P4 3 5
Schedule of execution P1 P2 P4 P1 P3
1 2-5 6-10 11-17 18-26
average waiting time ((10-1)+(1-1)+(17-2)+(5-3))/4=6.5

Round Robin Scheduling

  • Preemptive in nature based on time quantum
  • All user process treated of same priority
  • Ready queue treated as circular queue
  • New process added to the rear of the ready queue
  • Preempted process added to the rear of the ready queue
  • No process is allowed to use CPU more than 1 time-slice when other jobs waiting in ready queue.

Each process gets a small unit of CPU time, by a timer interrupt set after the time quantum; after this time has elapsed the process is preempted and added to the end of the ready queue.

  • Higher average turnaround time than SJF, but better response time
  • Designed for time sharing systems.

Consider an example:
Process Execution Time
P1 25
P2 5
P3 5
Scheduling is done as P1 -> P2 -> P3 -> P1
using quantum=5, 0-5 6-10 11-15 16-35

Illustrating another example of Round Robin scheduling, the chart below shows the gantt chart in the top row, and the second row showing the FIFO queue contents in respect to time.
In Round Robin process scheduling, we need to remember the following points:
1. Newly arrived process are put in the tail of the ready queue.
2. No process can use more than 1 time-slice when some other process waiting in the ready queue.
3. Preempted process are added to the tail of the ready queue, and the process in front of the FIFO queue is selected for its turn for 1 time slice.

Considering another example using RR scheduling with time quantum=2

P1:- Arrival time=0, Time units required=5;
P2:- Arrival time=1, Time units required=7;
P3:- Arrival time=3, Time units required=4; New process and preempted process are all put at the tail of the ready queue; After preemption, the CPU picks the next job waiting in front of the queue.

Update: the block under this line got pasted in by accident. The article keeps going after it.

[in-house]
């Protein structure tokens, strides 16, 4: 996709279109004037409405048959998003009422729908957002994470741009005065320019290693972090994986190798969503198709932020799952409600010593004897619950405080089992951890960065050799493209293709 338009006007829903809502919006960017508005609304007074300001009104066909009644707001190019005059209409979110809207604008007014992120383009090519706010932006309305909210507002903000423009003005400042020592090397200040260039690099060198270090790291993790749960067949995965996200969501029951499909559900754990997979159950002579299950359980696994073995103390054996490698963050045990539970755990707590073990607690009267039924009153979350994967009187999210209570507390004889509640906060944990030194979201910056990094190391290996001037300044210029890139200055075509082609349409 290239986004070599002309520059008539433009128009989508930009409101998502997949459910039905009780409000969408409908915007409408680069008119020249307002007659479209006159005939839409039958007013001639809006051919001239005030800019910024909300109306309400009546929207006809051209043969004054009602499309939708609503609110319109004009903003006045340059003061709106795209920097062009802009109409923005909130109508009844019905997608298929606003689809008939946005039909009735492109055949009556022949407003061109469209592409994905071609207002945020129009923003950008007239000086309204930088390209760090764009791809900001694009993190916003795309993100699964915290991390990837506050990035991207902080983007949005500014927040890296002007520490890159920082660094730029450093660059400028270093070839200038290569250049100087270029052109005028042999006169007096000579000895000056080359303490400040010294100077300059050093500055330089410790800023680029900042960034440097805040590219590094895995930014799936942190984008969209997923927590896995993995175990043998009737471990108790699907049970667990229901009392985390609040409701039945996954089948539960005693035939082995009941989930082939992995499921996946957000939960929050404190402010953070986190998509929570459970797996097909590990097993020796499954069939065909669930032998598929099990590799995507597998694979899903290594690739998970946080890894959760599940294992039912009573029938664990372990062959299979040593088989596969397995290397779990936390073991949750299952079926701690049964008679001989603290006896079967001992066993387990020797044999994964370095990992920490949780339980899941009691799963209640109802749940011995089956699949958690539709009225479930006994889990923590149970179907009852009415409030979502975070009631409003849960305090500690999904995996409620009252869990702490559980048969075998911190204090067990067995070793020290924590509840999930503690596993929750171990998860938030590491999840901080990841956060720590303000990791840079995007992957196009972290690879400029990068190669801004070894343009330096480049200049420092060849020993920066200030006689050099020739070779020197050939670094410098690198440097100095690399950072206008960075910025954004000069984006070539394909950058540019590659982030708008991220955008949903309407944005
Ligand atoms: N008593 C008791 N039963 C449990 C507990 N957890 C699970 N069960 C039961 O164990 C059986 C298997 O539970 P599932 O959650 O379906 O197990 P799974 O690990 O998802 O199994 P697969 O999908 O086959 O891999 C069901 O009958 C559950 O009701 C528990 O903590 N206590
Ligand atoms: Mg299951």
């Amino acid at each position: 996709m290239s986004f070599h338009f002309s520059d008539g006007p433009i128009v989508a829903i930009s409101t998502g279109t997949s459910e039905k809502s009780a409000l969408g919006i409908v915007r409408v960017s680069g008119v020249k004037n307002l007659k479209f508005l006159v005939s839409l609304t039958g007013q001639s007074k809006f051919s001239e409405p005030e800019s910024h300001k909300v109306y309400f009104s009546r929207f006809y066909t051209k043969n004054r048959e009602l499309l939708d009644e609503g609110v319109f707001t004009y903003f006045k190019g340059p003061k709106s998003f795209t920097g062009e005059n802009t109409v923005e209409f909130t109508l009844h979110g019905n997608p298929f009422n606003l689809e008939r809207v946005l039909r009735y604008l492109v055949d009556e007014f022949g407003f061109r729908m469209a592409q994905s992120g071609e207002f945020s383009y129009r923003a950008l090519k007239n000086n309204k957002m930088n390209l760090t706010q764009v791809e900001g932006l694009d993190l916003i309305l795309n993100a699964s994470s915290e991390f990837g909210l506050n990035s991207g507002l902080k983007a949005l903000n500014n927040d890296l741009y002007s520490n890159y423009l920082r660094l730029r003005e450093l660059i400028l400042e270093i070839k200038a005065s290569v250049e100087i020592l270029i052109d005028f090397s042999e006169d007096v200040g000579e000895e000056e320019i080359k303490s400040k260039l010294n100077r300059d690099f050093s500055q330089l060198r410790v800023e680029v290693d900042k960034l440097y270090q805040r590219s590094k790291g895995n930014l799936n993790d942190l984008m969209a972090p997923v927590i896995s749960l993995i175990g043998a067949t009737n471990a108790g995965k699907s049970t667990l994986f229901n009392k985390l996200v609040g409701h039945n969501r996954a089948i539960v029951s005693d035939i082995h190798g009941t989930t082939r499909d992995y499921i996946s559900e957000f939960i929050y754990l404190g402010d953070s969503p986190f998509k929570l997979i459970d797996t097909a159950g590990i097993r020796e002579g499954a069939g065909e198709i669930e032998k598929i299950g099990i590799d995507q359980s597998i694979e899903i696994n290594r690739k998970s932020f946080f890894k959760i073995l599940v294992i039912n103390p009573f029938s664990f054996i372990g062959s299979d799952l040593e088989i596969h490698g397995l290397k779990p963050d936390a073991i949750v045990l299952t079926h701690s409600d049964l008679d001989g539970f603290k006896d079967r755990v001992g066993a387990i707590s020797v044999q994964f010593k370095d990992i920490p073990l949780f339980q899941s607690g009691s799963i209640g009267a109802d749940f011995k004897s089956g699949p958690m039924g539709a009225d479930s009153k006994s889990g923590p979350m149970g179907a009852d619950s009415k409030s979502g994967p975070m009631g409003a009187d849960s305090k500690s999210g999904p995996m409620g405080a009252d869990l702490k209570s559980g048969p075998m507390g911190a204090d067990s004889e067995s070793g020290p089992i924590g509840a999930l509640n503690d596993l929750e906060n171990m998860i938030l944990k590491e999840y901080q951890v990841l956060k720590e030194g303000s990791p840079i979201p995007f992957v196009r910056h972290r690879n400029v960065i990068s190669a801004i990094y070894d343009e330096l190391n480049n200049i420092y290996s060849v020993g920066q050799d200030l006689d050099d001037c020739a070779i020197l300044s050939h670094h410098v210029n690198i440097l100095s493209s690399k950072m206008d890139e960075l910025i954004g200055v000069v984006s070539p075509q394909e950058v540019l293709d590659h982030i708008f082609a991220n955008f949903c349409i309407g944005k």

In the example, P1 arrives at time 0, so P1 gets executed by the CPU first.
At time 2, P1 gets preempted and added to the tail of the queue, also P2 (front of queue) which was waiting starts executing its turn for 1 time slice. At time 3 P3 enters the system, and P3 is put at the tail of the queue, behind P1.
At time 4 P2 is preempted and put in the tail of the ready queue, behind P3. The next process waiting in front is P1, so P1 executes for another time slice. Now all process have arrived, we can imagine our circular queue as P1-P3-P2, executing in turn till its execution time has completed.
The gantt chart yields:
P1(2) - P2(4) - P1(6) - P3(8) - P2(10) - P1(11) - P3(13) - P2(16)
Thus the Completion order sequence is P1 at time 11, P3 at time 13, P2 at time 16.

Round Robin Scheduling example

Round Robin Scheduling

Round Robin Scheduling

Priority scheduling

A priority number is associated with each process. The CPU is allocated to the process with the highest priority. (smallest integer = high priority)

Problem: Starvation - low priority process may never execute
Solution: Aging - as time progresses, increase the priority of the process

Consider:
Process Burst Priority
P1 10 3
P2 1 1
P3 2 4
P4 1 5
P5 5 2
Scheduling order P2 -> P5 -> P1 -> P3 -> P4
0-1 2-6 7-16 17-18 19
average waiting time = 8.2

CPU Scheduling explained

Process Scheduling example

Uniprocessor Scheduling

Uniprocessor Scheduling

© 2020 Dipankar Basu